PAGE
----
In the Matter of the Application for Disciplinary Action Against Robert V. Bolinske, a Person Admitted to the Bar of the State of North Dakota
Disciplinary Board of the Supreme Court of the State of North Dakota, Petitioner
Robert V. Bolinske, Sr., Respondent
Application for disciplinary action.
J. Erickson, Bismarck, ND, for petitioner.
V. Bolinske, Sr., self-represented, Bismarck, ND.
Robert Bolinske, Sr., objects to Disciplinary Board Hearing
Panel's findings of fact, conclusions of law, and
recommendation that he be suspended from the practice of law
for 30 days and pay $5, 000 restitution to both Mark Carter
and Gary and Teresa Watson. Bolinske argues the hearing panel
erred by finding he violated N.D.R. Prof. Conduct 1.5(a),
1.15(e), and 1.16(e) and recommending he be suspended. We
conclude clear and convincing evidence does not support
finding Bolinske violated N.D.R. Prof. Conduct 1.5(a) and
1.15(e). We conclude clear and convincing evidence
established Bolinske violated N.D.R. Prof. Conduct 1.16(e) by
failing to return case files to Carter and the Watsons after
representation was terminated. We order Bolinske be
reprimanded and pay partial costs and expenses of the
disciplinary proceeding in the amount of $3, 300. We remand
File no. 20190110 to the hearing panel for determination
whether Bolinske violated Rule 1.16(e) by failing to refund
to the Watsons any unearned portion of the $10, 000 fee they
Bolinske was admitted to practice law in North Dakota in
1975, but he is not currently licensed in this state.
In June 2018, disciplinary counsel petitioned to discipline
Bolinske, alleging he violated N.D.R. Prof. Conduct 1.5(a)
(reasonable fees), 1.15(e) (safekeeping of property), and
1.16(e) (terminating representation) in connection with his
representation of Carter and the Watsons. Disciplinary
counsel alleged Bolinske agreed to and collected unreasonable
fees from Carter and the Watsons, he failed to properly
maintain possession of property in which two or more persons
claimed an interest until the dispute was resolved, he failed
to return Carter's and the Watsons' files after they
terminated his representation, and he failed to refund
unearned fees. Bolinske denied the alleged misconduct and
requested the charges be dismissed.
After receiving testimony from Bolinske and admitting
exhibits from both parties, the hearing panel found clear and
convincing evidence Bolinske violated all three rules. The
hearing panel recommended Bolinske be suspended from the
practice of law for 30 days, refund unearned fees to Carter
and the Watsons in the amount of $5, 000 each, and pay the
costs and expenses of the disciplinary proceedings.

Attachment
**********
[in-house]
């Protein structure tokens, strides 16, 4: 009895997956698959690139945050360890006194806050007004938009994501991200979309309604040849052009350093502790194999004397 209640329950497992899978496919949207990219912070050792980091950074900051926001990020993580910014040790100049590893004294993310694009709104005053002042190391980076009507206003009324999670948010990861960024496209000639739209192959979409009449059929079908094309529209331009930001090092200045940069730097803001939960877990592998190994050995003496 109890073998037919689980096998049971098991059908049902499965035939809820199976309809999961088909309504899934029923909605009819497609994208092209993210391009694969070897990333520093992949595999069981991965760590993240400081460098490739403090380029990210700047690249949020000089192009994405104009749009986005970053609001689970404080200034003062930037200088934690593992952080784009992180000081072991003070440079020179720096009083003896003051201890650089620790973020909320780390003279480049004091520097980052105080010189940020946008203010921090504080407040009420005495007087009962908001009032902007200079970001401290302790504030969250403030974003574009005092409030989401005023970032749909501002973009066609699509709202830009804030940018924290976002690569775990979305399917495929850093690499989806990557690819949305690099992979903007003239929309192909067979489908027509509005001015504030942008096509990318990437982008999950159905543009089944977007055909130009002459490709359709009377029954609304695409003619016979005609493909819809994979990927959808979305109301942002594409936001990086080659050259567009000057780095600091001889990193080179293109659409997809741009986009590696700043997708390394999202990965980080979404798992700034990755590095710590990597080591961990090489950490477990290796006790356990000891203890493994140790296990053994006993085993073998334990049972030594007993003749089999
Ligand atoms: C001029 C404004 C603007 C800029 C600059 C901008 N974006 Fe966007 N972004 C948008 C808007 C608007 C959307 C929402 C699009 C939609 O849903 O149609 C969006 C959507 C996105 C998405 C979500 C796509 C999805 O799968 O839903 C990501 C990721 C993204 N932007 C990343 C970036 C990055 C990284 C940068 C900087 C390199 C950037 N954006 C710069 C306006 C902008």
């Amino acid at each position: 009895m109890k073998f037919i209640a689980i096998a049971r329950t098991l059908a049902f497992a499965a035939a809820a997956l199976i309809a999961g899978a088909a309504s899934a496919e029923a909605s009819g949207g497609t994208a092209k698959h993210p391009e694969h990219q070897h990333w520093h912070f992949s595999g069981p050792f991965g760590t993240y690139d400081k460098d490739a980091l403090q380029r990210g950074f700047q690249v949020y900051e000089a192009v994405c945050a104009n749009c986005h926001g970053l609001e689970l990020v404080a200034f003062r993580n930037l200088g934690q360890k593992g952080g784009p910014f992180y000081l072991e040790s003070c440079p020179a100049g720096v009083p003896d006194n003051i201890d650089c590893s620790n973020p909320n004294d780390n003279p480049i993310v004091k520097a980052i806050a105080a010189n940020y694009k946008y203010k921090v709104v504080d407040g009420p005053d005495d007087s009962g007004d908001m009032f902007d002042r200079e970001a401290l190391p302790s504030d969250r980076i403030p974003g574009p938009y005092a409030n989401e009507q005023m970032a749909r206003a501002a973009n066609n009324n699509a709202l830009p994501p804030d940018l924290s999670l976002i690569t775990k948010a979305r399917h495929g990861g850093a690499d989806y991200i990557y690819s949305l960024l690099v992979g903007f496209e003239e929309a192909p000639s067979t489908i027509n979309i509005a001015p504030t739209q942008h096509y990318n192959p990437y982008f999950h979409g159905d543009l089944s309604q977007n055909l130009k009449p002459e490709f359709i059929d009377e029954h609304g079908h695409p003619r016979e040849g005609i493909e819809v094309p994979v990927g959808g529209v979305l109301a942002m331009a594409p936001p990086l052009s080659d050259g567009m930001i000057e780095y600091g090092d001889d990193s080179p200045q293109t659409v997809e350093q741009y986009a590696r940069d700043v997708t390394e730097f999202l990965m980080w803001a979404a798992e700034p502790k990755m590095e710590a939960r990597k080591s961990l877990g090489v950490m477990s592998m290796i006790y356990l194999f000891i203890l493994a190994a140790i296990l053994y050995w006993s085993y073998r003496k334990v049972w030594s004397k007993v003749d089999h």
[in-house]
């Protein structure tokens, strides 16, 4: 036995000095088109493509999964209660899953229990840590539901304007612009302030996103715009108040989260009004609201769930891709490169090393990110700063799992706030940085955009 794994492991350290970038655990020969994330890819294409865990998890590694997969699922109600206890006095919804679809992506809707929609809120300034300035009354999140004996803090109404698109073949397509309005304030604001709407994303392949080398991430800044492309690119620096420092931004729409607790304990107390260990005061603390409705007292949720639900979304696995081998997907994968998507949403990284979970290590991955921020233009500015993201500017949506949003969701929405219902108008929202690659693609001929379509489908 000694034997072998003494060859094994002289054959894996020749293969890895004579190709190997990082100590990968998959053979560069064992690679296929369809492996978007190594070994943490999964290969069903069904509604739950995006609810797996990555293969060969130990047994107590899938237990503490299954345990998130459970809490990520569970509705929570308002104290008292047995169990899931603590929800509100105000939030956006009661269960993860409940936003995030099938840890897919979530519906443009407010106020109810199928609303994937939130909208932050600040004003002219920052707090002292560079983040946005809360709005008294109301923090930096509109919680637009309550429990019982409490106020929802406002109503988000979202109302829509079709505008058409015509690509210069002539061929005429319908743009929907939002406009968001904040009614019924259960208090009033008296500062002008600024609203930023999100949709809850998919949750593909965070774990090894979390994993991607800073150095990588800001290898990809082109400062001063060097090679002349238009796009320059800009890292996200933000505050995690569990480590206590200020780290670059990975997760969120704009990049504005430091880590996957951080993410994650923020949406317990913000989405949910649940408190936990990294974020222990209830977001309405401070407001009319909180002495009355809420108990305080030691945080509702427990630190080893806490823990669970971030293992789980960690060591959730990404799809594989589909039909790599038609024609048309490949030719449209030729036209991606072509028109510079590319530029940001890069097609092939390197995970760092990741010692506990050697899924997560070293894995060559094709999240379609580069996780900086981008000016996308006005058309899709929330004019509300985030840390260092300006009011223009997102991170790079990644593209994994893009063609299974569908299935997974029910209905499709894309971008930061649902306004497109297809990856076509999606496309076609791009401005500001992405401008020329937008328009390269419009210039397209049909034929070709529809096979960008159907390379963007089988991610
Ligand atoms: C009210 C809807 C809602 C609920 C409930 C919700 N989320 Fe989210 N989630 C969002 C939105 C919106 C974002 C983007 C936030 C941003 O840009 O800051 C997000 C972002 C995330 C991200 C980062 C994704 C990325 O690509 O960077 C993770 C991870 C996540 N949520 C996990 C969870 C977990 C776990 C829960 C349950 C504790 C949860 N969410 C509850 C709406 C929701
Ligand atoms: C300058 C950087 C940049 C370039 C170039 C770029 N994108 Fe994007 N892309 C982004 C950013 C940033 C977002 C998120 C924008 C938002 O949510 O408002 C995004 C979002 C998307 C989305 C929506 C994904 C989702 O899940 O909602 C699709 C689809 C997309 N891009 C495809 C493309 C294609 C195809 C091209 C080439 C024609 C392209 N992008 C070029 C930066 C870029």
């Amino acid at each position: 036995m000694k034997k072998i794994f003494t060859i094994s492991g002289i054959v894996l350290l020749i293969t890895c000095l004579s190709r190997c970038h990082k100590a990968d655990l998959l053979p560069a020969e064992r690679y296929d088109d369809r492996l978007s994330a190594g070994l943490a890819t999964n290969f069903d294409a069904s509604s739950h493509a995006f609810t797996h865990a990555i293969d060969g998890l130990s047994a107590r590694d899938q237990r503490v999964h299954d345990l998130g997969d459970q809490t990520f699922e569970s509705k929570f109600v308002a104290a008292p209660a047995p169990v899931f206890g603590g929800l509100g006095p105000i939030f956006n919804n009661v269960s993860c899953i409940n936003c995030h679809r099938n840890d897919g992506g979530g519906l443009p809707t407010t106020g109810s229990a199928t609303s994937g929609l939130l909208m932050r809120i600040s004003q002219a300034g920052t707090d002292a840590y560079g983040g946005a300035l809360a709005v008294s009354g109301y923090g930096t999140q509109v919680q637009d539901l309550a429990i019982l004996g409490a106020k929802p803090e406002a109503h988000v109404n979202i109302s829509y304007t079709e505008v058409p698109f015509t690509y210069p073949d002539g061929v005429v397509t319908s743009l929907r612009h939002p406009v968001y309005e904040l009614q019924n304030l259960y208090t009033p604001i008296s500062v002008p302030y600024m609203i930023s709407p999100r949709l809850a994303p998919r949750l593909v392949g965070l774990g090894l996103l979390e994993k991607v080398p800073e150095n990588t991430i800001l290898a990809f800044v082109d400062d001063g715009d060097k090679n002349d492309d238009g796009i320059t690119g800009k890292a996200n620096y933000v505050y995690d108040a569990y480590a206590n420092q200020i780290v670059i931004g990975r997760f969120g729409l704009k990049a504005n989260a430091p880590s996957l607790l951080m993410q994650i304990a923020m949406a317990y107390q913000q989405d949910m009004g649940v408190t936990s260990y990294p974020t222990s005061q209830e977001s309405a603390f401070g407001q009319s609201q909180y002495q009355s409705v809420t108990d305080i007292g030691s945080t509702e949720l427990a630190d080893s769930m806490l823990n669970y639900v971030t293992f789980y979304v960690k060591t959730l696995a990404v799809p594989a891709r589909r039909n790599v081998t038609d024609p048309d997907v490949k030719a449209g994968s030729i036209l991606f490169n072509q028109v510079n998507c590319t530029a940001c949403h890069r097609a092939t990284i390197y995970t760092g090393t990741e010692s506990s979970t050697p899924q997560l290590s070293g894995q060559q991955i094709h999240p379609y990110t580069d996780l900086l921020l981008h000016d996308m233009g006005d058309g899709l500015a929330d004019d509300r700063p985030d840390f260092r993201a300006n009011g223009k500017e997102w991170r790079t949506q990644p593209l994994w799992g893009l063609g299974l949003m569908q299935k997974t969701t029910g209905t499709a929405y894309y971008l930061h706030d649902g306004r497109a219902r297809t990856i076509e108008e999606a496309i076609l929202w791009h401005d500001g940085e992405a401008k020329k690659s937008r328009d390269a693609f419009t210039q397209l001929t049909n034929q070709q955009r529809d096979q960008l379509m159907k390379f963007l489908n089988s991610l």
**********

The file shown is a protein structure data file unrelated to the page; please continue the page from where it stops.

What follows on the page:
Bolinske argues the hearing panel erred by finding there was
clear and convincing evidence he violated N.D.R. Prof.
Conduct 1.5(a), 1.15(e), and 1.16(e).
We have summarized our standard in disciplinary proceedings:
"This Court reviews disciplinary proceedings de novo on
the record. Disciplinary counsel must prove each alleged
violation by clear and convincing evidence, which means the
trier of fact must be reasonably satisfied with the facts the
evidence tends to prove and thus be led to a firm belief or
conviction. The evidence need not be undisputed to be clear
and convincing. We give due weight to the findings,
conclusions, and recommendations of the Disciplinary Board,
but we do not act as a mere rubber stamp for the Board. To
decide which sanction, if any, is appropriate, each
disciplinary matter must be considered on its own facts.
"Because the hearing panel has the opportunity to hear
witnesses and observe their demeanor, we accord special
deference to the panel's findings on matters of
conflicting evidence. Similarly, we defer to the hearing
panel's findings on the credibility of a witness, because
the hearing panel has the opportunity to observe the
witness's demeanor and hear the witness testify."
In re Disciplinary Action Against Ward, 2016 ND 113,
¶ 7, 881 N.W.2d 206 (quoting Disciplinary Bd. v.
Carpenter, 2015 ND 111, ¶ 9, 863 N.W.2d 223)
(internal citations and quotation marks omitted).
Disciplinary counsel alleged Bolinske violated "Rule
1.5(a), N.D.R. Prof. Conduct, by making an agreement for,
charging, or collecting an unreasonable fee due to failure to
follow Rule 1.5(c), regarding contingent fees, by including a
provision for fixed $10, 000 fee within the fee
agreement." Rule 1.5(a), N.D.R. Prof. Conduct, prohibits
unreasonable fees, and states:
"A lawyer shall not make an agreement for, charge, or
collect an unreasonable fee or an unreasonable amount for
expenses. The factors to be considered in determining the
reasonableness of a fee include the following:
(1) the time and labor required, the novelty and difficulty
of the questions involved, and the skill requisite to perform
the legal service properly;
(2) the likelihood, if apparent to the client, that the
acceptance of the particular employment will preclude other
employment by the lawyer;
(3) the fee customarily charged in the locality for similar
(4) the amount involved and the results obtained;
(5) the time limitations imposed by the client or by the
(6) the nature and length of the professional relationship
with the client;
(7) the experience, reputation, and ability of the lawyer or
lawyers performing the services; and
(8) whether the fee is fixed or contingent."
Although executed at different times, Bolinske's fee
agreements with Carter and the Watsons are identical. The
"Contingent Fees for Services. I agree to pay
my attorney for his services 33 1/3% of whatever amount is
actually recovered as a result of trial or settlement. If no
recovery is made, I will owe my attorney nothing for his
labor and time spent. In addition, there shall be paid a
non-refundable $10, 000.00 retainer payment which amount